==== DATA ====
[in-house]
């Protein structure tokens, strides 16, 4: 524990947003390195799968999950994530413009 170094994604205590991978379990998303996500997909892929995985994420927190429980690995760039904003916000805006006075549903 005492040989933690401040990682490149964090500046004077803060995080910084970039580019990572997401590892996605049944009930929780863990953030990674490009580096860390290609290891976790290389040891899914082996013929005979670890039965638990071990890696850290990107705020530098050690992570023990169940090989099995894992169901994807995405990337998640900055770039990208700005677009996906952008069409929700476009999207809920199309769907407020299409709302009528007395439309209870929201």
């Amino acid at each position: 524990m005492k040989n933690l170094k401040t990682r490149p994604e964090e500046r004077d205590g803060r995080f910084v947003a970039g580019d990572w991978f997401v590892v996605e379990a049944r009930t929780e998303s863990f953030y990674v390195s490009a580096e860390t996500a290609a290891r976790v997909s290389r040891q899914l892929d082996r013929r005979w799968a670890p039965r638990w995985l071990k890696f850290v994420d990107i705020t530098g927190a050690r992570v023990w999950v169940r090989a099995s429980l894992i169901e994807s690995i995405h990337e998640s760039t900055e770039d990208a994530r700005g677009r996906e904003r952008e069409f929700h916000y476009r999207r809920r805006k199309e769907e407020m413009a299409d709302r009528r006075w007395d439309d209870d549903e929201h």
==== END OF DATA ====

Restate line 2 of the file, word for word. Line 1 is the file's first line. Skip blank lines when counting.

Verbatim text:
């Protein structure tokens, strides 16, 4: 524990947003390195799968999950994530413009 170094994604205590991978379990998303996500997909892929995985994420927190429980690995760039904003916000805006006075549903 005492040989933690401040990682490149964090500046004077803060995080910084970039580019990572997401590892996605049944009930929780863990953030990674490009580096860390290609290891976790290389040891899914082996013929005979670890039965638990071990890696850290990107705020530098050690992570023990169940090989099995894992169901994807995405990337998640900055770039990208700005677009996906952008069409929700476009999207809920199309769907407020299409709302009528007395439309209870929201």